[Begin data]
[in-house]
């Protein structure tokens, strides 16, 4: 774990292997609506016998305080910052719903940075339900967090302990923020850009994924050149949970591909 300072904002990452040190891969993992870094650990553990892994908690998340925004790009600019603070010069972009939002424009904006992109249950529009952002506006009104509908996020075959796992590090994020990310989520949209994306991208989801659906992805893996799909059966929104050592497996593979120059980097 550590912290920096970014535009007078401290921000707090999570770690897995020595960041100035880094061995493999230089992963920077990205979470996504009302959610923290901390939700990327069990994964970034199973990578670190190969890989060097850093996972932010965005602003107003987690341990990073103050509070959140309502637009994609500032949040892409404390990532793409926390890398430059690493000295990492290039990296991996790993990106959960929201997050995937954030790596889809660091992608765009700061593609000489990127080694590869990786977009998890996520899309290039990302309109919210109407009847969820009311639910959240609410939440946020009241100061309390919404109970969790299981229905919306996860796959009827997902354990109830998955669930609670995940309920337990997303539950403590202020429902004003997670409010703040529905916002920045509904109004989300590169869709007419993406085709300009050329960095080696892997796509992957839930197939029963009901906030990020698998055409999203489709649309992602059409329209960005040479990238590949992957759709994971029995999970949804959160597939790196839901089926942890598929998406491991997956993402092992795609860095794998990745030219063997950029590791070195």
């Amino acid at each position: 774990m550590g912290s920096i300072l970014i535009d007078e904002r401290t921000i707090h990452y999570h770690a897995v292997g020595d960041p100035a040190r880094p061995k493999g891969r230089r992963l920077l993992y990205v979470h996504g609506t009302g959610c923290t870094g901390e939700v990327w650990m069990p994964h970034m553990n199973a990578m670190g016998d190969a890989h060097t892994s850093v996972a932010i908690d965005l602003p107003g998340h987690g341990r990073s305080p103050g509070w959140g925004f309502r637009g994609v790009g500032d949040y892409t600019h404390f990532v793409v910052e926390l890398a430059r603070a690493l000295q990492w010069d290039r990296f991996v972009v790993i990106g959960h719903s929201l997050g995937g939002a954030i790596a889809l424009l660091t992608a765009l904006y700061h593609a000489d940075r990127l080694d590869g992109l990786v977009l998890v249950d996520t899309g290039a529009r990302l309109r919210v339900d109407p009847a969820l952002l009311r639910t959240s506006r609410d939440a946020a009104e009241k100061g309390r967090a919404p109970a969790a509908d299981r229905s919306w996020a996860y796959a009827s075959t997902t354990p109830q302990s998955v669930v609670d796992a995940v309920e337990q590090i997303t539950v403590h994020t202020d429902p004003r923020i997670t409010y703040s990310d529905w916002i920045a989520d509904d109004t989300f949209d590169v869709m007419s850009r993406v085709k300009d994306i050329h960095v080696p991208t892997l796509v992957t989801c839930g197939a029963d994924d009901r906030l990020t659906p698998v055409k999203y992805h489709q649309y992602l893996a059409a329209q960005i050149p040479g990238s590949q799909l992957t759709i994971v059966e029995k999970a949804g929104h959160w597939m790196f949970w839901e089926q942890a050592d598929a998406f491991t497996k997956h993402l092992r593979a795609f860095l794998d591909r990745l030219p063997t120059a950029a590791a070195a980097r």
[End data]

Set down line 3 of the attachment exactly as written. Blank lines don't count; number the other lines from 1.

């Amino acid at each position: 774990m550590g912290s920096i300072l970014i535009d007078e904002r401290t921000i707090h990452y999570h770690a897995v292997g020595d960041p100035a040190r880094p061995k493999g891969r230089r992963l920077l993992y990205v979470h996504g609506t009302g959610c923290t870094g901390e939700v990327w650990m069990p994964h970034m553990n199973a990578m670190g016998d190969a890989h060097t892994s850093v996972a932010i908690d965005l602003p107003g998340h987690g341990r990073s305080p103050g509070w959140g925004f309502r637009g994609v790009g500032d949040y892409t600019h404390f990532v793409v910052e926390l890398a430059r603070a690493l000295q990492w010069d290039r990296f991996v972009v790993i990106g959960h719903s929201l997050g995937g939002a954030i790596a889809l424009l660091t992608a765009l904006y700061h593609a000489d940075r990127l080694d590869g992109l990786v977009l998890v249950d996520t899309g290039a529009r990302l309109r919210v339900d109407p009847a969820l952002l009311r639910t959240s506006r609410d939440a946020a009104e009241k100061g309390r967090a919404p109970a969790a509908d299981r229905s919306w996020a996860y796959a009827s075959t997902t354990p109830q302990s998955v669930v609670d796992a995940v309920e337990q590090i997303t539950v403590h994020t202020d429902p004003r923020i997670t409010y703040s990310d529905w916002i920045a989520d509904d109004t989300f949209d590169v869709m007419s850009r993406v085709k300009d994306i050329h960095v080696p991208t892997l796509v992957t989801c839930g197939a029963d994924d009901r906030l990020t659906p698998v055409k999203y992805h489709q649309y992602l893996a059409a329209q960005i050149p040479g990238s590949q799909l992957t759709i994971v059966e029995k999970a949804g929104h959160w597939m790196f949970w839901e089926q942890a050592d598929a998406f491991t497996k997956h993402l092992r593979a795609f860095l794998d591909r990745l030219p063997t120059a950029a590791a070195a980097r």